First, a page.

Uyghur poet and educator said to be serving 13-year prison term in Xinjiang

A prominent Uyghur poet and associate professor at a teacher’s college was detained in 2017 as a “threat to social stability” and sentenced to 13 years in prison on a “separatism” charge, a local police officer and Uyghur source told RFA.

Ablet Abdureshid Berqi is serving time in Tumshuq Prison, a detention facility located in Xinjiang Production and Construction Corps (XPCC), a state-owned economic and paramilitary organization in northwest China’s Xinjiang Uyghur Autonomous Region (XUAR). 

Since its founding in 1954, the XPCC, which is also known as Bingtuan, has built and administered several urban centers in Xinjiang, mainly to resettle Han Chinese from other parts of the country as part of a campaign of Sinicization. The Bingtuan also operates prisons and publicly traded companies. 

An RFA investigation confirmed that Berqi, which is a pseudonym, was arrested two years ago amid a purge of Uyghur intellectuals, educators and cultural leaders — one of a set of Chinese government policies that have been determined by the United States and the parliaments of some Western countries as constituting genocide.

The abuses also include forced labor at factories and farms, forced birth control and the detention of up to 1.8 million Uyghurs in a network of internment camps.

A Chinese official at the Xinjiang Education Institute, a university for teacher education in the XUAR’s capital Urumqi (in Chinese, Wulumuqi) where Berqi worked, told RFA that he was not authorized to disclose information about Berqi and suggested the reporter contact the school administration office. 

“I don’t know this person,” the official said. “I haven’t heard of this person. We have more than 1,000 employees at the school. Let me give you a phone number. You ask the school administration office.”

Other officials at the institute refused to provide information about Berqi, however.

Later, officials at the directorate of school education told RFA that the institute did not employ an instructor named Berqi.

RFA also contacted a police officer in the poet’s hometown of Sampul village in southern Xinjiang’s Hotan (Hetian) prefecture, who confirmed that he was serving a 13-year term in Tumshuq Prison.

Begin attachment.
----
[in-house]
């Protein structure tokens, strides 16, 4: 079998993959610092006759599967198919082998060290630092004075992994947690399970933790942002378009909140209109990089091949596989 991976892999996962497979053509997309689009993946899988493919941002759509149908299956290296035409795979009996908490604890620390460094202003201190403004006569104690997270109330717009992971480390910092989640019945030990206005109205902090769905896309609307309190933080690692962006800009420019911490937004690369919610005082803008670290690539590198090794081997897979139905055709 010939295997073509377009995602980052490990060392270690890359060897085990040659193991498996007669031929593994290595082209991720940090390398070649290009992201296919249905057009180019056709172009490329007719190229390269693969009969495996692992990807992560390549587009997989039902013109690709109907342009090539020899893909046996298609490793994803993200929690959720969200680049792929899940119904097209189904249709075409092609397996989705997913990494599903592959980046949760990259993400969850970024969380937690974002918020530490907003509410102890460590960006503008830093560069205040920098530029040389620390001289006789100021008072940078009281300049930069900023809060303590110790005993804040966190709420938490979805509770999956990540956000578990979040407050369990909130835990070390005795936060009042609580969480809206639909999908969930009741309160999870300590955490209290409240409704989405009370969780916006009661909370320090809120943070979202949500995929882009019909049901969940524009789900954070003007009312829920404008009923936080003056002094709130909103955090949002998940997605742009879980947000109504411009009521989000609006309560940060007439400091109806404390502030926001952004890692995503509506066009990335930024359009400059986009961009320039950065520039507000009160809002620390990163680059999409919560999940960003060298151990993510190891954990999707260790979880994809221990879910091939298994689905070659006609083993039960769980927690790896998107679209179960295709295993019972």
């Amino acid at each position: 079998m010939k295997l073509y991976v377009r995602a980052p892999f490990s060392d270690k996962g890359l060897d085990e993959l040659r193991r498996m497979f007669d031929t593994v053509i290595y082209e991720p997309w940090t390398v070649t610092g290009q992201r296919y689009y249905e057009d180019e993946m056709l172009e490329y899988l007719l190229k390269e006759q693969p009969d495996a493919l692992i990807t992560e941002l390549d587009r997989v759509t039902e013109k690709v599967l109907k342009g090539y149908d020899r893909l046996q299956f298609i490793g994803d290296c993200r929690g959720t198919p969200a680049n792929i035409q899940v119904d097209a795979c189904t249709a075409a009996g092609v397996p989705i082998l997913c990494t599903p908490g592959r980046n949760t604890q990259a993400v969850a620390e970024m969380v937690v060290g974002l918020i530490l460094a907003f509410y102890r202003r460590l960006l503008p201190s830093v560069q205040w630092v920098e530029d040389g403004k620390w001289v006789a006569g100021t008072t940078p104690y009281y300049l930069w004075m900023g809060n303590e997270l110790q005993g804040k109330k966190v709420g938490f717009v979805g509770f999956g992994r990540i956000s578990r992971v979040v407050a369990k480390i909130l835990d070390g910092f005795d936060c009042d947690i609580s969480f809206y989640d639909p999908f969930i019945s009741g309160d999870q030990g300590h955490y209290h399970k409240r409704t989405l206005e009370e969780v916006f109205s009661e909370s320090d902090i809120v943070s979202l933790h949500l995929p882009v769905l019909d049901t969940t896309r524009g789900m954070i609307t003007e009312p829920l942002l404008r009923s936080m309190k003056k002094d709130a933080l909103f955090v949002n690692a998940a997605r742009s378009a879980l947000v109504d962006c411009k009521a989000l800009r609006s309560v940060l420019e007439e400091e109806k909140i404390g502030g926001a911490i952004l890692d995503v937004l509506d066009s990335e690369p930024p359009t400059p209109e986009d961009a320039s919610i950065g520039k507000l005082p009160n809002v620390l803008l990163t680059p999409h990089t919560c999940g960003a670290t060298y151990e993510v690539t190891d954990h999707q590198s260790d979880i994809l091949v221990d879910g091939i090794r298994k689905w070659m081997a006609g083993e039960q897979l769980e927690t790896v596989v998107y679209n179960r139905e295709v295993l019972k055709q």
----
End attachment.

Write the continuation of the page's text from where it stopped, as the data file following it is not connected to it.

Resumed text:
“He is in prison now,” the police officer said. “The reasons were threats to social stability and going abroad. He was detained in 2017, and after three months he was sentenced to prison for 13 years and is now serving his term in Tumshuq Prison.”

The officer also pointed to “mistakes he made while teaching at school,” including articles Berqi wrote and lectures he gave.

Berqi’s parents live in the village’s Aydingkol hamlet, the officer said. 

A top target

In an article published in the 2000s, Berqi said he used a pseudonym because his real name was the same as the XUAR chairman, Ablet Abdureshid, which led to a number of misunderstandings, particularly after the poet’s writings were published in newspapers and magazines. 

He also said the pseudonym, which means “flourishing” in the Uyghur language, reflected the greater success he hoped to achieve in his creative career.

Berqi wrote his doctoral dissertation on Abduhalik Uyghur, a prominent Uyghur revolutionary poet in the early 20th century who was killed by Sheng Shicai, a Chinese militarist who ruled Xinjiang from 1933 to 1944. 

Berqi also studied at Haifa University in Israel between 2014 and 2016, said Nimrod Baranovitch, a lecturer in Chinese culture and society at the university, who met the poet in Urumqi a decade earlier and later applied for a postdoctoral fellowship for him.

“[W]e kept in contact for many years, and then we decided we should try to bring him over to study and research here,” Baranovitch told RFA. “We had tried that once in the past, but it didn’t work. And then we tried it again, and it worked.”

Two years ago, authorities charged Berqi with “separatism” and sentenced him to 13 years in prison because of articles he wrote on economic awareness and development in the XUAR, which were published in the CCP-controlled Xinjiang Civilization magazine, according to information from an RFA listener.

The last official mention of his name was on Jan. 5, 2017, in a notice issued by the Xinjiang Education Institute’s publicity department. It said that the research topics officially approved by the Chinese government included a project by Berqi relating to the stability of Xinjiang.

At the end of 2017, Berqi’s name was on a list of Uyghur intellectuals who had been imprisoned, but due to the Chinese government’s tight control over information, it was only five years later, in July 2022, RFA learned about his sentencing.

Husenjan, one of the Berqi’s colleagues who now resides abroad, said he received was told by sources in Urumqi that Berqi had been sentenced to prison but did not know the length of his term.

“I recently received official news that he was, in fact, detained, but I wasn’t able to get information on whether or how long he was sentenced to prison,” he said.

As a writer and intellectual, Berqi would have been a top target for authorities amid the ongoing repression of Uyghurs in Xinjiang, Husenjan said.

Translated by RFA Uyghur. Written in English by Roseanne Gerin.

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